A birthday is a number the heart sees beyond
My father called at the crack of dawn the day I turned 40. “Good morning, daughter,’’ he said, the way he always did, preferring “daughter’’ to “Beverly’’ because, as he liked to remind me, I was Beverly to a lot of people, but nobody’s daughter but his.
So on my 40th birthday, he began talking in this usual way, but then made a beeline to his point, which was not “I called to wish you a happy birthday, daughter.’’ Instead, with a combination of bewilderment and betrayal, he declared, “You know, having a 40-year-old daughter makes me feel old.’’
He was 64 then, a number that should have bothered him more than my comparatively youthful 40. But it didn’t. He was fine with his age. It was my age that rankled. How could it be, he kept asking. How did this happen?
My daughter turned 40 last week, a number that has rattled her, too. She’s been obsessing about 40 since she turned 39, and for months I’ve been trying to say all the right things. That 40 is not old, that it’s just a number. That a birthday, any birthday, is fun, your own personal celebration - taking care to avoid my father’s not-so-helpful annual rejoinder: “As bad as you think 40 is (or 29 or 50; he was an equal opportunity offender), remember this: You are as young right now as you’re ever going to be.’’
There has been none of this for this birthday. No gallows humor. Not even “Over the Hill’’ wrapping paper. Because 40 is a benchmark, a checkpoint, a way station, something you have to go through before you move on. And you were moving, driving full throttle or stuck in traffic but inching ahead.
But 40 comes and it’s assessment time. What have I done with my life? Am I where I thought I would be? And how did I get here so fast? And do I look 40? Do I look old?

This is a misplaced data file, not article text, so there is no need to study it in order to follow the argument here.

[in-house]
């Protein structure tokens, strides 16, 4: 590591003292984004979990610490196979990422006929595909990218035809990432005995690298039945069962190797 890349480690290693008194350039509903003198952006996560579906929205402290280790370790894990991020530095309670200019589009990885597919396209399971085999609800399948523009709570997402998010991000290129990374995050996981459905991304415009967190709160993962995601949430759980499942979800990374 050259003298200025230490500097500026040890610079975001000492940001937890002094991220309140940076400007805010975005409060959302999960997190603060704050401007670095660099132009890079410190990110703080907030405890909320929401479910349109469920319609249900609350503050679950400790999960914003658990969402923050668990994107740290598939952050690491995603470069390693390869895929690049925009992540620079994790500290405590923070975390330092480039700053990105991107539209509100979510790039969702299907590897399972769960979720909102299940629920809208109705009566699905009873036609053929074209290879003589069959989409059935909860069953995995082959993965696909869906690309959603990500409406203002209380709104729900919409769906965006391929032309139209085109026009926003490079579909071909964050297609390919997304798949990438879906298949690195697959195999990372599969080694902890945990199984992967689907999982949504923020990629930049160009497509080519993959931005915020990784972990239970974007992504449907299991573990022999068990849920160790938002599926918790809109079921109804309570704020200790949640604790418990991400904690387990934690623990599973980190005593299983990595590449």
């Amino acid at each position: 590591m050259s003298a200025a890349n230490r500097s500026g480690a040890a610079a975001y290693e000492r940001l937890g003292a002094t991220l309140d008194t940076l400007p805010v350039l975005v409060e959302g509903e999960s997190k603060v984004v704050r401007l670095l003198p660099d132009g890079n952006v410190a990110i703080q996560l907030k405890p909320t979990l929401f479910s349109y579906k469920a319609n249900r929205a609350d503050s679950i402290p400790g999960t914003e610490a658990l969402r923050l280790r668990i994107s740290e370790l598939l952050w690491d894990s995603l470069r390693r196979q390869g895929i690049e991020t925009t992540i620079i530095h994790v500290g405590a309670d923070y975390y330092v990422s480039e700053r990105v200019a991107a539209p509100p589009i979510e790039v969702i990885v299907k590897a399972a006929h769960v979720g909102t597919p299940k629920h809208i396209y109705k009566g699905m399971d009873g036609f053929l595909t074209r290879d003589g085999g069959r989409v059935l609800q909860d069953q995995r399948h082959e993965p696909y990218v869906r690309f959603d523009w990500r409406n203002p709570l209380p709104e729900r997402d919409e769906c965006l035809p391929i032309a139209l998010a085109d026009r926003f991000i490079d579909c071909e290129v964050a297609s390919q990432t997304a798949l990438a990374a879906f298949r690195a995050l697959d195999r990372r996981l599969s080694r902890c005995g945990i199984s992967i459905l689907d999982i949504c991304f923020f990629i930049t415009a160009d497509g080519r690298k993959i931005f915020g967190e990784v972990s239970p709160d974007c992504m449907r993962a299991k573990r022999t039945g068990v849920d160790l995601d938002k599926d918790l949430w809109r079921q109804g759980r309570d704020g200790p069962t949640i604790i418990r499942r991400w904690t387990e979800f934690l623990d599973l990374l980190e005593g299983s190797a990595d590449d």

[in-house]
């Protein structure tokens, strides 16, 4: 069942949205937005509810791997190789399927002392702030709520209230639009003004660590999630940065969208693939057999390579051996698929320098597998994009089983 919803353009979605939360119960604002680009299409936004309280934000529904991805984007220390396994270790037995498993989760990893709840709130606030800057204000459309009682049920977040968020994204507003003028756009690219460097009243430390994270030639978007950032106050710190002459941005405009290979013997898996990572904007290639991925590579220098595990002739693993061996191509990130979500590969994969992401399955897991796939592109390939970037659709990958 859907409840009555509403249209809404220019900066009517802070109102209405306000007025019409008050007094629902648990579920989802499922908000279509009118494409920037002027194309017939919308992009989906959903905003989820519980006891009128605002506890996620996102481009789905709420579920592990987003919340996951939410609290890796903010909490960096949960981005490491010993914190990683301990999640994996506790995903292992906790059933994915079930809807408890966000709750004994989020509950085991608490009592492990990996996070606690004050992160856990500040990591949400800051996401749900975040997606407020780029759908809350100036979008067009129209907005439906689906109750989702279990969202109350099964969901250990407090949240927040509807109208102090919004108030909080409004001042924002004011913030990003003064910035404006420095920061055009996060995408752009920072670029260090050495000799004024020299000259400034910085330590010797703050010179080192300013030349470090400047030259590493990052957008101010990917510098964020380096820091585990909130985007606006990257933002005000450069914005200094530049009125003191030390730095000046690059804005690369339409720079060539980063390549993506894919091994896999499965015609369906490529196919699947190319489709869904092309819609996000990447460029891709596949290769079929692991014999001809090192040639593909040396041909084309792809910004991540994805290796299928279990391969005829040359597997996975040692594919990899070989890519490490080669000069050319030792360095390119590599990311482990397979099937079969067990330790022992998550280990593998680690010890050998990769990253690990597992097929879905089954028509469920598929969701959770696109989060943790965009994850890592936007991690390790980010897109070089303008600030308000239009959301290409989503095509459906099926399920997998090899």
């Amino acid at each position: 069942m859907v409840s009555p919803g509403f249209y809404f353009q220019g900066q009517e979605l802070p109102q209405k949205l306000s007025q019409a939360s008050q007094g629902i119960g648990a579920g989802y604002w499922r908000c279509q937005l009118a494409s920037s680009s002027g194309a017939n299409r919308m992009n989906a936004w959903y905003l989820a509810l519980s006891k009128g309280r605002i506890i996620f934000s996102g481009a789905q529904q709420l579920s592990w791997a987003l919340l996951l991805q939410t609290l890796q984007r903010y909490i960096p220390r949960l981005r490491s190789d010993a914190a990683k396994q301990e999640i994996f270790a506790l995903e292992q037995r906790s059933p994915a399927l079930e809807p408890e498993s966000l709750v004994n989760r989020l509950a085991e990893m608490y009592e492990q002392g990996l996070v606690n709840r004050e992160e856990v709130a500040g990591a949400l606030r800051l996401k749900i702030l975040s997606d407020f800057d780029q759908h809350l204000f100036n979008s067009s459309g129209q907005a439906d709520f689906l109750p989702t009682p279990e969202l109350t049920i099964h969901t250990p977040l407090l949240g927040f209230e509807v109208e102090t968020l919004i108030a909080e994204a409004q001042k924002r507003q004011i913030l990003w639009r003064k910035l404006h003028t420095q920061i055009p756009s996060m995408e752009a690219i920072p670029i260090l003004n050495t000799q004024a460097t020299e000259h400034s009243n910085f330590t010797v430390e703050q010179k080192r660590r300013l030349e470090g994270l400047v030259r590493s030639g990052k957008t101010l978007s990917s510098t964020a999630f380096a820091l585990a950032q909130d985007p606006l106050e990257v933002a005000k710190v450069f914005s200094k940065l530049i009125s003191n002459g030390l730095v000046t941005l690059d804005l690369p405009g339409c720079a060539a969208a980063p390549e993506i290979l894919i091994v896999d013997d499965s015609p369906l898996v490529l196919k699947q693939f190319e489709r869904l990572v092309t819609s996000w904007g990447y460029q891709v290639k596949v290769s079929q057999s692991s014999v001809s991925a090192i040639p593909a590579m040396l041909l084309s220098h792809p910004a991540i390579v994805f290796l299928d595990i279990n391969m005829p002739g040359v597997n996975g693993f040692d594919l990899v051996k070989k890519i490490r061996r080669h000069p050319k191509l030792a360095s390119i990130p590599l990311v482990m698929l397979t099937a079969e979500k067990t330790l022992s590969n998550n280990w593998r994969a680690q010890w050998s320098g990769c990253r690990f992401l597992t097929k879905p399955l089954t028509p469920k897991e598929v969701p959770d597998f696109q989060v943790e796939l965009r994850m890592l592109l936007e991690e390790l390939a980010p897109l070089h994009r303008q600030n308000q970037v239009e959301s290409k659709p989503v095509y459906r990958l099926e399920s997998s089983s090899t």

It happens to everyone.
I remember staring into mirrors, inspecting my neck, pulling at my cheeks, saying to family and friends, “See? Don’t I look better with my face a little tucked?’’ joking but not joking, too. Not happy with the number 40.
What I didn’t believe is that 40 really is just a number. And the bigger truth? It’s an inaccurate one.
Forty is inaccurate because it doesn’t stand alone. Forty is 39 and 28 and 24 and 16 and 10 and 4 and 6 months, every age a person was - not simply the sum of its parts but every one of its parts.
Forty is the infant, the child, the teenager, the young adult, the new bride, the new mother, standing side by side. It’s the toddler, the Cub Scout, the college freshman, the college graduate.
But you look in a mirror and with human eyes see only what is now. One moment. One person. You don’t see, because people aren’t like Russian nesting dolls, all the people who are inside the 40-year-old.
The heart sees. My heart sees Lauren, in a pink furry coat I bought her when she was 1; on an Easter Sunday morning, squinting into the sun; climbing the school bus in patent leather shoes; hugging her cat, Lucky; walking across the lawn on her first day of high school; storming up the steps because I wouldn’t let her do something; dressing for her senior prom; dressing for her wedding.
The heart sees then and now and everything in between.
My father’s heart saw, too. He saw me on the bike he taught me to ride and behind the wheel of the car he taught me to drive. He saw me on the Flying Rockets at Paragon Park sitting next to him. He saw me as child more often than he saw me as an adult, which is why my turning 40 stunned him.
I am not stunned by my daughter’s age. I look in the rearview mirror and see all she has been. I look at her now and see all that she is. And I think 40 is good. It has all been good.
Beverly Beckham can be reached at firstname.lastname@example.org.